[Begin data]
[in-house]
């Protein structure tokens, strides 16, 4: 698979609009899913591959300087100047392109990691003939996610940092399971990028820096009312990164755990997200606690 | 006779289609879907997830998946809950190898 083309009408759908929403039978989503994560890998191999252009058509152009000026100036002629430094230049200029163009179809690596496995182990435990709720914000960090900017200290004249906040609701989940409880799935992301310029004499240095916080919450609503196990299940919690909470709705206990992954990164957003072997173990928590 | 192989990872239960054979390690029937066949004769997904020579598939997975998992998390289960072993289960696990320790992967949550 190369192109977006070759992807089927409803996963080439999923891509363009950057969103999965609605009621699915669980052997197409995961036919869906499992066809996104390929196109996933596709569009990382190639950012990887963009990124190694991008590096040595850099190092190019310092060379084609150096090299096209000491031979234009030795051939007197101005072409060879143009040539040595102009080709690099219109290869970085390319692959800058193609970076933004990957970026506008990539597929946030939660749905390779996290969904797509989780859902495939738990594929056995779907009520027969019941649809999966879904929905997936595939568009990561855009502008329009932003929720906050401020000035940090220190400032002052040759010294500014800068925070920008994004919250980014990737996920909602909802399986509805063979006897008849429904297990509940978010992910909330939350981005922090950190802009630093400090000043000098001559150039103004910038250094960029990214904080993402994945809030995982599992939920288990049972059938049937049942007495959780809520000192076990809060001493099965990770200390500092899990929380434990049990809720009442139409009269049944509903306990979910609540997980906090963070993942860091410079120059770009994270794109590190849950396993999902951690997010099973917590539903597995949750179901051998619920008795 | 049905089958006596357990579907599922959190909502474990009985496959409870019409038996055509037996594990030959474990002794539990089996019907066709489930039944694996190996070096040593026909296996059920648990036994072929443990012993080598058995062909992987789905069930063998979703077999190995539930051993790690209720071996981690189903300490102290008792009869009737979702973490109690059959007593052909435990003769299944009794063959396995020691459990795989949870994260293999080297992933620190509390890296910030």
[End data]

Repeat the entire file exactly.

[in-house]
């Protein structure tokens, strides 16, 4: 698979609009899913591959300087100047392109990691003939996610940092399971990028820096009312990164755990997200606690 | 006779289609879907997830998946809950190898 083309009408759908929403039978989503994560890998191999252009058509152009000026100036002629430094230049200029163009179809690596496995182990435990709720914000960090900017200290004249906040609701989940409880799935992301310029004499240095916080919450609503196990299940919690909470709705206990992954990164957003072997173990928590 | 192989990872239960054979390690029937066949004769997904020579598939997975998992998390289960072993289960696990320790992967949550 190369192109977006070759992807089927409803996963080439999923891509363009950057969103999965609605009621699915669980052997197409995961036919869906499992066809996104390929196109996933596709569009990382190639950012990887963009990124190694991008590096040595850099190092190019310092060379084609150096090299096209000491031979234009030795051939007197101005072409060879143009040539040595102009080709690099219109290869970085390319692959800058193609970076933004990957970026506008990539597929946030939660749905390779996290969904797509989780859902495939738990594929056995779907009520027969019941649809999966879904929905997936595939568009990561855009502008329009932003929720906050401020000035940090220190400032002052040759010294500014800068925070920008994004919250980014990737996920909602909802399986509805063979006897008849429904297990509940978010992910909330939350981005922090950190802009630093400090000043000098001559150039103004910038250094960029990214904080993402994945809030995982599992939920288990049972059938049937049942007495959780809520000192076990809060001493099965990770200390500092899990929380434990049990809720009442139409009269049944509903306990979910609540997980906090963070993942860091410079120059770009994270794109590190849950396993999902951690997010099973917590539903597995949750179901051998619920008795 | 049905089958006596357990579907599922959190909502474990009985496959409870019409038996055509037996594990030959474990002794539990089996019907066709489930039944694996190996070096040593026909296996059920648990036994072929443990012993080598058995062909992987789905069930063998979703077999190995539930051993790690209720071996981690189903300490102290008792009869009737979702973490109690059959007593052909435990003769299944009794063959396995020691459990795989949870994260293999080297992933620190509390890296910030």